mar 102008

I går var mange tusen mennesker samla på Petersplassen og hørte pave Benedikts betraktninger om dagens tekst; oppvekkelsen av Lasarus – det siste store tegne Jesus gjorde før sin egen død og oppstandelse. Her er en engelsk oversettelse av hva han sa (fra

Dear Brothers and Sisters,
In our Lenten journey we have arrived at the 5th Sunday, characterized by the Gospel that narrates the resurrection of Lazarus (John 11:1-45). This is the last great “sign” worked by Jesus, and after it the high priests will convene the Sanhedrin and will decide to kill him; it is also decided that Lazarus himself will be killed. Lazarus was the living proof of Christ’s divinity and Christ is the Lord of life and death. In reality this Gospel passage shows Jesus as true Man and true God.

In the first place the evangelist insists on his friendship with Lazarus and the sisters Martha and Mary. He emphasizes that “Jesus loved them very much”, and for this reason wants to work the great prodigy. “Our friend Lazarus has died, but I am going to awaken him”. This is how he spoke to the disciples, expressing God’s view of physical death with the metaphor of sleep: God indeed sees it as sleep from which one can awaken. Jesus shows an absolute power in the face of this death: One sees it when he gives life back to the young son of the widow of Nain (cf. Luke 7:11-17) and to the 12-year-old daughter (cf. Mark 5:35-43). Of the young girl he says, “She is not dead but sleeping” (Mark 5:39), provoking the derision of those present. But in truth this is precisely what it is: The death of the body is a sleep from which God can awaken one at any moment.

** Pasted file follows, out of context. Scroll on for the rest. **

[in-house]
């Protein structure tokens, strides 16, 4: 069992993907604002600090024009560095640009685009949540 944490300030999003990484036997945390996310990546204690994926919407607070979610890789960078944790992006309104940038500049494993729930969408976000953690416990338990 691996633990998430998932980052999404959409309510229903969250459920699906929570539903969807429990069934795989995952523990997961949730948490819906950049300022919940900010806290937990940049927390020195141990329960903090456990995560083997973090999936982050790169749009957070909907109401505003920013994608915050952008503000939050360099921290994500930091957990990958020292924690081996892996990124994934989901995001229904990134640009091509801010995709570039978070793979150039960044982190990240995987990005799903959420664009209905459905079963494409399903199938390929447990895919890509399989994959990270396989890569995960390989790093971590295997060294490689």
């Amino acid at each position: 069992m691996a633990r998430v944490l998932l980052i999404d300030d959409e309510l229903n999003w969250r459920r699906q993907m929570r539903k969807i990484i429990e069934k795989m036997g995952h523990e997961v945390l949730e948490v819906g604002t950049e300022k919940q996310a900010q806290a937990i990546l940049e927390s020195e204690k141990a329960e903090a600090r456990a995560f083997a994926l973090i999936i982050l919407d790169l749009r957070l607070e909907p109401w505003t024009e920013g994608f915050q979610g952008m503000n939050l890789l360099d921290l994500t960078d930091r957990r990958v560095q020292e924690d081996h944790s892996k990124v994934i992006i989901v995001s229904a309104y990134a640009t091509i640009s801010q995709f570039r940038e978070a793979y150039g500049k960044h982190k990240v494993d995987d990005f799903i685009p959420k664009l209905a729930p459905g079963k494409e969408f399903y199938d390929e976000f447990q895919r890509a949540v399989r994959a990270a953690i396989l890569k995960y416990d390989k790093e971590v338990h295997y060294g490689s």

This lordship over death does not impede Jesus from experiencing sincere compassion for the sorrow of parting. Seeing Mary and Martha crying and, along with those who had come to console them, Jesus too “is deeply moved and disturbed” and in the end “he wept”. Jesus’ heart is divine-human: In him God and man have perfectly met, without separation and without confusion, he is the image, indeed, the incarnation of the God who is love, mercy, paternal and maternal tenderness, of the God who is Life. This is why he solemnly declares to Martha: “I am the resurrection and the life; whoever believes in me, even if he dies, he will live; whoever lives and believes in me, will never die.” And he adds: “Do you believe this?”

It is a question that Jesus addresses to each one of us; a question that certainly overwhelms us, it overwhelms our ability to understand, and it asks us to entrust ourselves to him, as he ha s entrusted himself to the Father. Martha’s response is exemplary: “Yes, O Lord, I believe that you are the Christ, the Son of God, who is coming into the world”. Yes, O Lord! We too believe, despite our doubts and our darkness; we believe in you, because you have the words of eternal life; we want to believe in you, who gives us a trustworthy hope of life beyond life, of authentic and full life in your kingdom of light and peace.

We entrust this prayer to Mary Most Holy. May her intercession strengthen our faith and our hope in Jesus, especially in the moments of great trial and difficulty.

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